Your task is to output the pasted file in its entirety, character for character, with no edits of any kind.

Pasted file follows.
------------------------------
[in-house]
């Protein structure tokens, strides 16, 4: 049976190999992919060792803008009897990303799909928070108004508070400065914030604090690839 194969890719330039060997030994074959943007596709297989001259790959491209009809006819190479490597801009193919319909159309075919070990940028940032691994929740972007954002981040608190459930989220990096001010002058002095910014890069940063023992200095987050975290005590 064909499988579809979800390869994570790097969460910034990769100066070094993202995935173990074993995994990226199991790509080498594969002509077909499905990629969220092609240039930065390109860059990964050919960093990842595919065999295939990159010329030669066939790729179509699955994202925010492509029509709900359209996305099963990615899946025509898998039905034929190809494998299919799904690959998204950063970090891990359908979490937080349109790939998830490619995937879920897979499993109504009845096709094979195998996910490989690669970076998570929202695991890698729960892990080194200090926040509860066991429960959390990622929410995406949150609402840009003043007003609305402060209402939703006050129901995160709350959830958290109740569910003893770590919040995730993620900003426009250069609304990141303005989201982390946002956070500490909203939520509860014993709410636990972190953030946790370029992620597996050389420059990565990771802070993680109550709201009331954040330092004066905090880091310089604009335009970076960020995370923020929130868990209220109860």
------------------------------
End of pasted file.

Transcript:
[in-house]
């Protein structure tokens, strides 16, 4: 049976190999992919060792803008009897990303799909928070108004508070400065914030604090690839 194969890719330039060997030994074959943007596709297989001259790959491209009809006819190479490597801009193919319909159309075919070990940028940032691994929740972007954002981040608190459930989220990096001010002058002095910014890069940063023992200095987050975290005590 064909499988579809979800390869994570790097969460910034990769100066070094993202995935173990074993995994990226199991790509080498594969002509077909499905990629969220092609240039930065390109860059990964050919960093990842595919065999295939990159010329030669066939790729179509699955994202925010492509029509709900359209996305099963990615899946025509898998039905034929190809494998299919799904690959998204950063970090891990359908979490937080349109790939998830490619995937879920897979499993109504009845096709094979195998996910490989690669970076998570929202695991890698729960892990080194200090926040509860066991429960959390990622929410995406949150609402840009003043007003609305402060209402939703006050129901995160709350959830958290109740569910003893770590919040995730993620900003426009250069609304990141303005989201982390946002956070500490909203939520509860014993709410636990972190953030946790370029992620597996050389420059990565990771802070993680109550709201009331954040330092004066905090880091310089604009335009970076960020995370923020929130868990209220109860």